Iran’s Presidential Elections

Election and Implications

Iranians went to the polls on May 19, 2017, to vote for president and municipal officials countrywide amid tensions between Iran and the United States. With a 73% turnout of eligible voters, Iran's Interior Ministry declared the incumbent President Hassan Rouhani the winner late on May 19, winning 57% of the vote to that of his strongest competitor, Ibrahim Raisi, who garnered 38% of the vote. Remaining candidates and invalid votes accounted for the remainder.

In 2013, Rouhani received 50.7% of the votes, narrowly avoiding a run-off in a divided field that included several hardline candidates. In contrast to his 2013 victory, Rouhani faced a unified hardline field. Responding to calls from hardliners seeking to improve Raisi's chances, Tehran mayor Mohammad Baqr Qalibaf, the other hardliner approved to run, exited the race on May 15. The four other candidates approved to run subsequently either dropped out, or remained in the race but endorsed one of the two top candidates. Iranian polls indicated that Rouhani was likely to prevail, but polling in Iran is widely considered to be unreliable. Rouhani warned against the state apparatus working on behalf of Raisi, including tasking the Islamic Revolutionary Guard Corps (IRGC) and its Basij militia to transport Raisi voters to the polls or try to intimidate voters in cities where Rouhani supporters are prevalent.

Rouhani's victory virtually ensures that Iran will continue to adhere to the multilateral nuclear agreement (Joint Comprehensive Plan of Action, JCPOA). However, it is less certain whether he will be able to implement campaign promises to loosen restrictions on free expression or engage the United States on a broader range of issues than the JCPOA. Because Iran's national security policy is primarily within the purview of the Supreme Leader Grand Ayatollah Ali Khamene'i (who is Commander-in-Chief of Iran's armed forces), Rouhani is unlikely to be able to alter Iran's regional activities that the Trump Administration has termed provocative, including missile tests and support for regional allies that act against U.S. interests or allies.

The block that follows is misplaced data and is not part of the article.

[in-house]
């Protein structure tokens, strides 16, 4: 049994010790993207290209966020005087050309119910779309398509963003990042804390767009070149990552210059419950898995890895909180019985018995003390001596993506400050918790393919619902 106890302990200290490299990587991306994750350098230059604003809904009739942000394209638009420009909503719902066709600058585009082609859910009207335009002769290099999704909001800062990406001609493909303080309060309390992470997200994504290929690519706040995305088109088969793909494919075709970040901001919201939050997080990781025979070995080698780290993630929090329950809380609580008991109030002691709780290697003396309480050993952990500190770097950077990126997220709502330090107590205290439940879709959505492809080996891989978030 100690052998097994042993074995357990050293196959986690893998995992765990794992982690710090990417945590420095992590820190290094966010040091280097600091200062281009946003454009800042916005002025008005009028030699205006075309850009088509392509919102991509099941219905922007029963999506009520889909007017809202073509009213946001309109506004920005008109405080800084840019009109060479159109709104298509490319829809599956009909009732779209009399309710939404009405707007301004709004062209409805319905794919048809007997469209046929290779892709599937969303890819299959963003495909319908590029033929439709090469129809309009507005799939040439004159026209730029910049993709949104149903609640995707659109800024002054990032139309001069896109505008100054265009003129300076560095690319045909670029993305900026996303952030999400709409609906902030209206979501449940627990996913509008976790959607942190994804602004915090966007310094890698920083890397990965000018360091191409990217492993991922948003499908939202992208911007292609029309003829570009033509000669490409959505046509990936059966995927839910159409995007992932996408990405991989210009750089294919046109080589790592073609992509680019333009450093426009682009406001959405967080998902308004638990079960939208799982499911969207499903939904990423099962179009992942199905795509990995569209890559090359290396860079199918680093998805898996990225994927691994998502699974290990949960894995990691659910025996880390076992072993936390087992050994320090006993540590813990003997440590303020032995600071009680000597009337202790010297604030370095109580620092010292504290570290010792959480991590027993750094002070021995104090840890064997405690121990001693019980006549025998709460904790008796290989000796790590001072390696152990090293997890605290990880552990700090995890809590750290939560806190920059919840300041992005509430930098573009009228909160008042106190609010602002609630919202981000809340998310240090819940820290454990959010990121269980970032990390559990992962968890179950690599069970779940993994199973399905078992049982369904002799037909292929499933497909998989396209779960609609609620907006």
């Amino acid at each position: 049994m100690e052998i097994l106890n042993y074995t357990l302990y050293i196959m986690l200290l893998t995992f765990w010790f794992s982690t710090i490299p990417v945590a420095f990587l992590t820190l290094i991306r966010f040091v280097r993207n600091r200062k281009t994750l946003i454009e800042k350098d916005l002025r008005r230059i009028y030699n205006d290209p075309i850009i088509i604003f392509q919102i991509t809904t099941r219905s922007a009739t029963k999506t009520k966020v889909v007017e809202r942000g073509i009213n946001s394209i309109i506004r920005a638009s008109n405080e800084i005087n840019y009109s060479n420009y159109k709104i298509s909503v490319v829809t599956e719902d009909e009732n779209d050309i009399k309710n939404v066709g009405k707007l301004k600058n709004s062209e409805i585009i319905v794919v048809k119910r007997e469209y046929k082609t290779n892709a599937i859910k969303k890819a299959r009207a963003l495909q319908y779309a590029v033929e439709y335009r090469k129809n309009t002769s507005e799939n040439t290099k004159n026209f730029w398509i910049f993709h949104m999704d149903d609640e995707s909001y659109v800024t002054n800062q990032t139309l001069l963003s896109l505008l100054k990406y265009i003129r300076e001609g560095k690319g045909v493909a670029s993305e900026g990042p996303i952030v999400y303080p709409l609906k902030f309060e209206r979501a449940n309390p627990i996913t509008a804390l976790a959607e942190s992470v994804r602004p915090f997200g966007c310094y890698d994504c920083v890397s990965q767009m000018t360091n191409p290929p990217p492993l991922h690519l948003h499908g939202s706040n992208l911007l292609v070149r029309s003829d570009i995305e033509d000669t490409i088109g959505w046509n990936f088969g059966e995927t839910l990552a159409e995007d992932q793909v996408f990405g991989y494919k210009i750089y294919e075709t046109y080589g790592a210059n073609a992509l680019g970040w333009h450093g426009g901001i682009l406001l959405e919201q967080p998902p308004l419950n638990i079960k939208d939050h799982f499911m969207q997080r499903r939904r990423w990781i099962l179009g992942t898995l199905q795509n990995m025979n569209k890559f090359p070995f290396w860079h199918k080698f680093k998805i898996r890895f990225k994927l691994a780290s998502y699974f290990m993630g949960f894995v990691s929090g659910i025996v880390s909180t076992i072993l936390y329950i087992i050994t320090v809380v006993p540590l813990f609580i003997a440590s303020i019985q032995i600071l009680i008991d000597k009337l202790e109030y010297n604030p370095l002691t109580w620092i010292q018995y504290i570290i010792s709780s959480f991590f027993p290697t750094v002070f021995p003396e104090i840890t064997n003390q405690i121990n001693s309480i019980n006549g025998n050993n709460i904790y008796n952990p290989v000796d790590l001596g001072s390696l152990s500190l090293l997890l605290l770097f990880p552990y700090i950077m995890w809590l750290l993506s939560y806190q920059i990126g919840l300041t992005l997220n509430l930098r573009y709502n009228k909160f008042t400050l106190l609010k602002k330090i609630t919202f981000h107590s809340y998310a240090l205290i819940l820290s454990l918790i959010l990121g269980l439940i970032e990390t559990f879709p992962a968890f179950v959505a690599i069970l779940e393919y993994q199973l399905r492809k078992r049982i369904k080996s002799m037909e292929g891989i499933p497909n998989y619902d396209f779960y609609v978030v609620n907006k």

The Trump Administration has already taken several steps against Iran. On April 19, the Trump Administration certified to Congress, pursuant to the Iran Nuclear Agreement Review Act (INARA, P.L. 114-17), that Iran is complying with the 2015 multilateral nuclear agreement (the JCPOA). Secretary of State Rex Tillerson stated, however, that the JCPOA "only delays [Iran's] goal of becoming a nuclear state" and has failed to curb Iran's objectionable regional behavior. He announced that the United States' Iran policy—including the JCPOA—is under review. In recent weeks, the Trump Administration has imposed sanctions on additional entities allegedly supporting Iran's missile program and has launched strikes on Iran's key regional ally, Syria, for its use of chemical weapons. Additional sanctions on Iran's missile program and on the IRGC, such as S. 722 in the Senate, are under consideration. During his late May trip to Saudi Arabia and Israel, President Donald Trump firmly aligned the United States with those two countries' efforts to counter Iran's regional influence and gave little, if any, indication of intent to engage Iran diplomatically.